Almost every promise made eight years ago about ObamaCare turned out to be a falsehood. You couldn’t keep your insurance plan, doctor or provider in many cases. It didn’t save $2,500 per family (more like $2,500 more). It didn’t lead to expanded patient choice. And the tax increases badly hurt the economy and jobs market, and the insurance markets really have entered a death spiral that if left unfixed will blow-up the entire insurance market.
The fundamental lie of ObamaCare is revealed in the law’s very title: The Affordable Care Act.
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Health care has become an ongoing source of pain for many small-business owners. It was the top issue owners wanted Trump to address in a survey of 700 owners and prospective buyers in late February by BizBuy Sell, a marketplace for small businesses.
Among respondents, 60 percent favored an ACA repeal. The major reason: spiraling health insurance premiums — often a result of insurance companies fleeing the marketplace.
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Our ongoing troubles with health care stem from an unwillingness to deal with certain facts. One of those facts is scarcity. “Scarcity” is a term from economics, and it refers to the fact that there is never enough of anything to satisfy every possible desire — the universe holds only so much, and human desire has a way of outgrowing whatever we have. So we have to come up with a way of dividing up that which is scarce. We have tried many different ways of doing that — war, caste systems, central planning — though mostly we’ve relied on the fact that everybody wants lots of different things, which makes it possible to trade. But buying and selling stuff is not, to be sure, the only way to divide up that which is scarce.
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We pride ourselves on being a compassionate society, and insurance companies use this to manipulate us into sharing the costs of other people’s excessive health care. Meanwhile, 5 percent of Americans generate more than 50 percent of health care expenses. Why shouldn’t a patient who continues to see me unnecessarily pay more?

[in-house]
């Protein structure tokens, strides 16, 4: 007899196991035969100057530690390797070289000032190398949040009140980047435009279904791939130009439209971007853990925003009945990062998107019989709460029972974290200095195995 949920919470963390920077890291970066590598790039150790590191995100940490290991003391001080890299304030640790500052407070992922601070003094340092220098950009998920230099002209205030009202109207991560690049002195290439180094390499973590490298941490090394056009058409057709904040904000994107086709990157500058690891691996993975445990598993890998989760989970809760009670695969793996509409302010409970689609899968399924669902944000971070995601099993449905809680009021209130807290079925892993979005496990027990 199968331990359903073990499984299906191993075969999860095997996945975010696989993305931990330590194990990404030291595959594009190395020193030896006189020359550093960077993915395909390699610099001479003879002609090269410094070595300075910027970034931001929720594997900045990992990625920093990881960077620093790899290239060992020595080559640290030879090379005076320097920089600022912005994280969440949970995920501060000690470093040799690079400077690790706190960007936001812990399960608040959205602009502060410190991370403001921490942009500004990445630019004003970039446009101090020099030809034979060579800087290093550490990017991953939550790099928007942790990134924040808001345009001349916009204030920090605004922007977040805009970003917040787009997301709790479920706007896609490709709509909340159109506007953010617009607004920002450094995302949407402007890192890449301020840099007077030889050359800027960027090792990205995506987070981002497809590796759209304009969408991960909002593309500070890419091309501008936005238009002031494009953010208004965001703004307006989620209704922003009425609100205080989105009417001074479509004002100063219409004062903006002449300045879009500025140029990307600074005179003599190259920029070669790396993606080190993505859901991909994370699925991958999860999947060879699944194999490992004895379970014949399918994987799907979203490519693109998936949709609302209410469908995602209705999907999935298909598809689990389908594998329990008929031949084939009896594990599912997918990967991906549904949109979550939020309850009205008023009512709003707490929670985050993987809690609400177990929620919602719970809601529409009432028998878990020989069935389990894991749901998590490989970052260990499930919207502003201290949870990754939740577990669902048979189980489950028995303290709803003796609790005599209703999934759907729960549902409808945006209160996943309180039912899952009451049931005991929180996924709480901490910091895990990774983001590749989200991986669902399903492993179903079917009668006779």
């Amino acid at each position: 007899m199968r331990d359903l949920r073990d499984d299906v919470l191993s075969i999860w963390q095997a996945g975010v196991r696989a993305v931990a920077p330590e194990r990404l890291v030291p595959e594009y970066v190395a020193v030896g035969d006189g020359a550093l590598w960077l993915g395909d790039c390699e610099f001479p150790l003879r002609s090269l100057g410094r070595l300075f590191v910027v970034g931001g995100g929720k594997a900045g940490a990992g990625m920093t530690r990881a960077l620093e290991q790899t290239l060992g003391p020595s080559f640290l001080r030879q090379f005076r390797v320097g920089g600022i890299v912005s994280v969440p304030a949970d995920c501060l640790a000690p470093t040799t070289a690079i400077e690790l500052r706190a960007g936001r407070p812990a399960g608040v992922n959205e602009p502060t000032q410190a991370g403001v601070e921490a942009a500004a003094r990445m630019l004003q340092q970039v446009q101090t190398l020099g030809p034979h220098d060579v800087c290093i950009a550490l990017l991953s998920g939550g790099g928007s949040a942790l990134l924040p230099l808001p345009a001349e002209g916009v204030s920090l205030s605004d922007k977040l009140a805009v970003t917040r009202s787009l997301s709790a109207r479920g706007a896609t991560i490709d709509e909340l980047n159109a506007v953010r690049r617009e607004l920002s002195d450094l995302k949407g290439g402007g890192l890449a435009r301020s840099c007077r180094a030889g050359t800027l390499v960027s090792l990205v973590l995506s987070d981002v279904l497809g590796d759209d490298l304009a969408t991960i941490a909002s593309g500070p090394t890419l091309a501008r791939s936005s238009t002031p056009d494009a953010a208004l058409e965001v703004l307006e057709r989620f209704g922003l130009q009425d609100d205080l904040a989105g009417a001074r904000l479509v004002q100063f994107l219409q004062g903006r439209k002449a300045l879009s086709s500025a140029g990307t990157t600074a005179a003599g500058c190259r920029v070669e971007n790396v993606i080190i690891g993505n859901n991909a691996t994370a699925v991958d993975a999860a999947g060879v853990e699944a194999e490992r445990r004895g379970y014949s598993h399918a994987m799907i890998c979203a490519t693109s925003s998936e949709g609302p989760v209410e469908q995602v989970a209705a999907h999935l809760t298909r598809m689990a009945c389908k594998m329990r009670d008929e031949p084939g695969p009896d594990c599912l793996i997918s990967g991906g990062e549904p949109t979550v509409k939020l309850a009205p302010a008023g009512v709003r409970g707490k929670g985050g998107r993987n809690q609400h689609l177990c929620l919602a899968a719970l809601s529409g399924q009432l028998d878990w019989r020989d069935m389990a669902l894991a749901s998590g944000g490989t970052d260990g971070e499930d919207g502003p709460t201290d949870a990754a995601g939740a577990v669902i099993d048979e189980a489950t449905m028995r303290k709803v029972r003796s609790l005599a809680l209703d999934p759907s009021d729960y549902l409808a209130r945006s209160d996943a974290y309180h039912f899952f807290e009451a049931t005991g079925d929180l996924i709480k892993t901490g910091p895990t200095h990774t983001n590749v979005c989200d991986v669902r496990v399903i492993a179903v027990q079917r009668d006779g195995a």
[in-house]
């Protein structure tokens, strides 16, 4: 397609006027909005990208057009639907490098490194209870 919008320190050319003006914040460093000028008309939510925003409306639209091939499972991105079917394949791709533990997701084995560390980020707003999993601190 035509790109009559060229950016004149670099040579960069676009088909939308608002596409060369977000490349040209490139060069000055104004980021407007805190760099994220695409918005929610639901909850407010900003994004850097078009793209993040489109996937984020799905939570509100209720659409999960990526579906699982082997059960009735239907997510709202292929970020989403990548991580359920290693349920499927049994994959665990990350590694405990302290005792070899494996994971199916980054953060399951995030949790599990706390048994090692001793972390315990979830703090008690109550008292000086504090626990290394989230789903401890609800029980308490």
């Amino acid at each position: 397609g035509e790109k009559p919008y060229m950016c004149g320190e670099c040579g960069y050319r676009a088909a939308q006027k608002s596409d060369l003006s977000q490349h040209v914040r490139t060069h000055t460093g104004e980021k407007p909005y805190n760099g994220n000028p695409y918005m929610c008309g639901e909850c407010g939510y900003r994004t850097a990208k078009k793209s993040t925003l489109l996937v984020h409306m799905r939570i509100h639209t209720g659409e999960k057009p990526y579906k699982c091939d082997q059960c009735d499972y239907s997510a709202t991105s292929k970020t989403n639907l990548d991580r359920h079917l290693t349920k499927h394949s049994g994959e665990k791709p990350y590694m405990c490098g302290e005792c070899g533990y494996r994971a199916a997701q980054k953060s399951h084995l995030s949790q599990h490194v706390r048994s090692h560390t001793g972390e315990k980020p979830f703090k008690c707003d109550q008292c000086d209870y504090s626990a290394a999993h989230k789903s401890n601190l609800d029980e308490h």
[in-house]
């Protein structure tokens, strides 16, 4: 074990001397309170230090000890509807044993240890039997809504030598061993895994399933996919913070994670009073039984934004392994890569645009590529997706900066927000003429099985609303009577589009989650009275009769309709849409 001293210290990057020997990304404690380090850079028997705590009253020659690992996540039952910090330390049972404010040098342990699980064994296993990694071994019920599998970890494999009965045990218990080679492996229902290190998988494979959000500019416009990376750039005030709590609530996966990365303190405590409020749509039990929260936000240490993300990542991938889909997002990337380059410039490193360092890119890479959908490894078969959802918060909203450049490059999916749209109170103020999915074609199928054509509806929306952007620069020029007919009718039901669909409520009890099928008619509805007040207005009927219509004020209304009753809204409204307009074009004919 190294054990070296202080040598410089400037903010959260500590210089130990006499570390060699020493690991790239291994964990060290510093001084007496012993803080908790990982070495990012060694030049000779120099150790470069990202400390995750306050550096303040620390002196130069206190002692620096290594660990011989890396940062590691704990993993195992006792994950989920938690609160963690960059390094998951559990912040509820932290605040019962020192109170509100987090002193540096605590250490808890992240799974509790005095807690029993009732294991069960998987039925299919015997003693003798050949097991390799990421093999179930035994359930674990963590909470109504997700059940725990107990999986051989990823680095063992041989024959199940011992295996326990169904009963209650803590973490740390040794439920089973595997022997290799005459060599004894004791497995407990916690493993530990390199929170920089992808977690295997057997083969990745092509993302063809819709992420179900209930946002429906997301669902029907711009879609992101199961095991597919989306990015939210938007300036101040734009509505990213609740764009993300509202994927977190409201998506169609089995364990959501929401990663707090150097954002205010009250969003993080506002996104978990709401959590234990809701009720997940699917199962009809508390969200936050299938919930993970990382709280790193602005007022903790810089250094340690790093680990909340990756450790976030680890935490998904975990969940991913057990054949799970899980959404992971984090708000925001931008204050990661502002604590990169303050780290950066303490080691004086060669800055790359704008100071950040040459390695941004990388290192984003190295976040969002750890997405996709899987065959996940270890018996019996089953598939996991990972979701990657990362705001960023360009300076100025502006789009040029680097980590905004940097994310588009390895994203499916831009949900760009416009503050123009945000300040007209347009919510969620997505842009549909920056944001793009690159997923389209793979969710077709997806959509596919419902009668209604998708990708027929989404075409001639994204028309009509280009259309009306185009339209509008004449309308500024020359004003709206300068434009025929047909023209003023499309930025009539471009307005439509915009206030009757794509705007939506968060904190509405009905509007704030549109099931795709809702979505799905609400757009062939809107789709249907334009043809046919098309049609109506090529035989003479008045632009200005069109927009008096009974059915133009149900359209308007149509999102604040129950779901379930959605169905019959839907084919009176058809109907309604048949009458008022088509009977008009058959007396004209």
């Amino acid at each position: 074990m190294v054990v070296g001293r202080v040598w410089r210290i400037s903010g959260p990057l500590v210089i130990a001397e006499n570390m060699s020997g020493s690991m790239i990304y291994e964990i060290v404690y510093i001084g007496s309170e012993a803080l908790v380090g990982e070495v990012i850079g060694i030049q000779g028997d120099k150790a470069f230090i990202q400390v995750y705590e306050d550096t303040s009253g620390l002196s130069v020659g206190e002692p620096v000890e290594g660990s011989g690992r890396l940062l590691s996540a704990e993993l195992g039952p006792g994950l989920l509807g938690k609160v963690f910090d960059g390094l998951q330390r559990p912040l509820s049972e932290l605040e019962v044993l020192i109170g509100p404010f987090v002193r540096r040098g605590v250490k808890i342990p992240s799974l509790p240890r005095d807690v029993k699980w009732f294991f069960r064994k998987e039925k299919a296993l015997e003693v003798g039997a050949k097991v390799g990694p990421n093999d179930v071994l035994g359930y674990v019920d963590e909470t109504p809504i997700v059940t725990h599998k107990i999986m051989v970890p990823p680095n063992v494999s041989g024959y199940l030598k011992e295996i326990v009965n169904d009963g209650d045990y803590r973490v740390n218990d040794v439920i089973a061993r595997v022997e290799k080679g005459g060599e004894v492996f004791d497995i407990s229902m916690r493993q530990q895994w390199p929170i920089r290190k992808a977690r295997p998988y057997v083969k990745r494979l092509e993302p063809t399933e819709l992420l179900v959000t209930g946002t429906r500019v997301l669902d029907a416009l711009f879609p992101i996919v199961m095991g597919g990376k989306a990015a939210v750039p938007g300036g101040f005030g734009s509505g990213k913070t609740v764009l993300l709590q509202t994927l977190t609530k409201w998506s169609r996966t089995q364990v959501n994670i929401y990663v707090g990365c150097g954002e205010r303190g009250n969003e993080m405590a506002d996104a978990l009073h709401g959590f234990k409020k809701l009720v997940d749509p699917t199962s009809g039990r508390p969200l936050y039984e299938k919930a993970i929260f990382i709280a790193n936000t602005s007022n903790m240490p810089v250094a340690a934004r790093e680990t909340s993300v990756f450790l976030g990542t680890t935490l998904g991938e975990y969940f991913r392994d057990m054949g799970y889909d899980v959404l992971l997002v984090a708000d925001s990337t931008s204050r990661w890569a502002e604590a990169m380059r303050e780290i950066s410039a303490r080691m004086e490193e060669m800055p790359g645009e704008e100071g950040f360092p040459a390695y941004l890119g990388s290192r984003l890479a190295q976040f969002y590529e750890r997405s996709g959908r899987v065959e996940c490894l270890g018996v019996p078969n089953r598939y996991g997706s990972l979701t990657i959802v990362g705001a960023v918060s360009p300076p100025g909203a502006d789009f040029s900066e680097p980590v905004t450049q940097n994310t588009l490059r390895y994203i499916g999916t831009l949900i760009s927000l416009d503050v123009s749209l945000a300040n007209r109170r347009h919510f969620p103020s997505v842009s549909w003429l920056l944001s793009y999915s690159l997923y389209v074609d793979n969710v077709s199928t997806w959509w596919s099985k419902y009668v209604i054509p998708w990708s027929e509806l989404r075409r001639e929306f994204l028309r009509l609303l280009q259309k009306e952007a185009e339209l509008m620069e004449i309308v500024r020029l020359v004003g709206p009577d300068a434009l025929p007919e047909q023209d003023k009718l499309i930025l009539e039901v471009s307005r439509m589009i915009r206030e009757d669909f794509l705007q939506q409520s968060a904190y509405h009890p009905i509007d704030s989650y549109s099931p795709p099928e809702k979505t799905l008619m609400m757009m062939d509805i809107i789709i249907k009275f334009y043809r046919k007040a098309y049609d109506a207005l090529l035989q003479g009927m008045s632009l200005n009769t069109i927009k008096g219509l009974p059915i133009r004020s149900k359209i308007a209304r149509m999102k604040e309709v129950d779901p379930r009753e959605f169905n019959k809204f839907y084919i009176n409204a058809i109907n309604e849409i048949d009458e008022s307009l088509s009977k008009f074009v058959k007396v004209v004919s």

The government’s job is to maintain public health and safety. It should ensure that insurance plans include mandatory benefits like emergency, epidemic, vaccine and addiction coverage. The Republican bill would let states apply for waivers to define these benefits differently; it would be a big mistake to drop such coverage entirely.
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Two years ago, I was a 7-month-pregnant widow with one toddler who got a letter two weeks after my husband died informing me I’d lost my third or fourth health insurance plan since the ACA passed. If you’ll remember, the promise was that I could keep my plan if I liked it. I could not. While the ACA has helped millions of people, there are many of us—many with far fewer resources than I—who now have much more expensive, less effective, junkier, nearly unusable plans than we had back when our allegedly “junk” plans were outlawed. Again, we are not the only ACA story. But we are part of the story, we were sold a bill of goods, and we’re often overlooked.
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Aetna Inc. is quitting Virginia’s Obamacare market for 2018, the second state that Chief Executive Officer Mark Bertolini is exiting as he seeks to limit his insurer’s risks from the beleaguered health law.